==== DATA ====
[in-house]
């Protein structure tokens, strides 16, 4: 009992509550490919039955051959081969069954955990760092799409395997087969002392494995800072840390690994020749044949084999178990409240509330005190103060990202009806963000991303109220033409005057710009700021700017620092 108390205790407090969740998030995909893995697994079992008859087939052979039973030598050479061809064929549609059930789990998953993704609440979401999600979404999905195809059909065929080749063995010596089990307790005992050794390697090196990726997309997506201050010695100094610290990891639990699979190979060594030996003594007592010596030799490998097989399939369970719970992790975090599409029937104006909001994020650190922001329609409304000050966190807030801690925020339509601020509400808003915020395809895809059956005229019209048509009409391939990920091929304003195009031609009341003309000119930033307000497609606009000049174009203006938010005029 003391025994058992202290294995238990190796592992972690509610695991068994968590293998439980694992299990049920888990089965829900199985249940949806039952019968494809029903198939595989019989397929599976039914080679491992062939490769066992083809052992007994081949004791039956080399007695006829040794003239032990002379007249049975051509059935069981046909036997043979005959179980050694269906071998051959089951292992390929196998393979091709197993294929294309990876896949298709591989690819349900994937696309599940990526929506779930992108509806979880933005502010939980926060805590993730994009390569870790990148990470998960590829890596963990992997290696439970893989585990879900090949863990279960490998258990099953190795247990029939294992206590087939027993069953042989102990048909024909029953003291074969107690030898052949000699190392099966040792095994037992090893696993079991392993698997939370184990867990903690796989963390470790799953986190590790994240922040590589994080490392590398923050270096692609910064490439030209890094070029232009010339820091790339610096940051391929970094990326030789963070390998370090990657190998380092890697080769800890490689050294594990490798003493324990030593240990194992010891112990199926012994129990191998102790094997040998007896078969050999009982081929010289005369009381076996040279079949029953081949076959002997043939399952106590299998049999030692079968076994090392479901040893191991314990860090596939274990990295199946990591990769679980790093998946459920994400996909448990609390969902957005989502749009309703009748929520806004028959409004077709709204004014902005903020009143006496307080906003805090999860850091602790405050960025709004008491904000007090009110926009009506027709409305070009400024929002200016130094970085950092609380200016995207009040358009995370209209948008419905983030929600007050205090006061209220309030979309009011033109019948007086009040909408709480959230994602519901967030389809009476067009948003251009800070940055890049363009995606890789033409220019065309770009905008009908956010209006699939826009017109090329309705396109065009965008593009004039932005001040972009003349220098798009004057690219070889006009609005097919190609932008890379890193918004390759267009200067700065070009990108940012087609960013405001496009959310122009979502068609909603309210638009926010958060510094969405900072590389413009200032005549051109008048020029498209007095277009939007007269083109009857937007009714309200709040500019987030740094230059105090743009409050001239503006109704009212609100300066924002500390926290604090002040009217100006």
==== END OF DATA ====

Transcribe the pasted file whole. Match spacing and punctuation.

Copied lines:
[in-house]
């Protein structure tokens, strides 16, 4: 009992509550490919039955051959081969069954955990760092799409395997087969002392494995800072840390690994020749044949084999178990409240509330005190103060990202009806963000991303109220033409005057710009700021700017620092 108390205790407090969740998030995909893995697994079992008859087939052979039973030598050479061809064929549609059930789990998953993704609440979401999600979404999905195809059909065929080749063995010596089990307790005992050794390697090196990726997309997506201050010695100094610290990891639990699979190979060594030996003594007592010596030799490998097989399939369970719970992790975090599409029937104006909001994020650190922001329609409304000050966190807030801690925020339509601020509400808003915020395809895809059956005229019209048509009409391939990920091929304003195009031609009341003309000119930033307000497609606009000049174009203006938010005029 003391025994058992202290294995238990190796592992972690509610695991068994968590293998439980694992299990049920888990089965829900199985249940949806039952019968494809029903198939595989019989397929599976039914080679491992062939490769066992083809052992007994081949004791039956080399007695006829040794003239032990002379007249049975051509059935069981046909036997043979005959179980050694269906071998051959089951292992390929196998393979091709197993294929294309990876896949298709591989690819349900994937696309599940990526929506779930992108509806979880933005502010939980926060805590993730994009390569870790990148990470998960590829890596963990992997290696439970893989585990879900090949863990279960490998258990099953190795247990029939294992206590087939027993069953042989102990048909024909029953003291074969107690030898052949000699190392099966040792095994037992090893696993079991392993698997939370184990867990903690796989963390470790799953986190590790994240922040590589994080490392590398923050270096692609910064490439030209890094070029232009010339820091790339610096940051391929970094990326030789963070390998370090990657190998380092890697080769800890490689050294594990490798003493324990030593240990194992010891112990199926012994129990191998102790094997040998007896078969050999009982081929010289005369009381076996040279079949029953081949076959002997043939399952106590299998049999030692079968076994090392479901040893191991314990860090596939274990990295199946990591990769679980790093998946459920994400996909448990609390969902957005989502749009309703009748929520806004028959409004077709709204004014902005903020009143006496307080906003805090999860850091602790405050960025709004008491904000007090009110926009009506027709409305070009400024929002200016130094970085950092609380200016995207009040358009995370209209948008419905983030929600007050205090006061209220309030979309009011033109019948007086009040909408709480959230994602519901967030389809009476067009948003251009800070940055890049363009995606890789033409220019065309770009905008009908956010209006699939826009017109090329309705396109065009965008593009004039932005001040972009003349220098798009004057690219070889006009609005097919190609932008890379890193918004390759267009200067700065070009990108940012087609960013405001496009959310122009979502068609909603309210638009926010958060510094969405900072590389413009200032005549051109008048020029498209007095277009939007007269083109009857937007009714309200709040500019987030740094230059105090743009409050001239503006109704009212609100300066924002500390926290604090002040009217100006």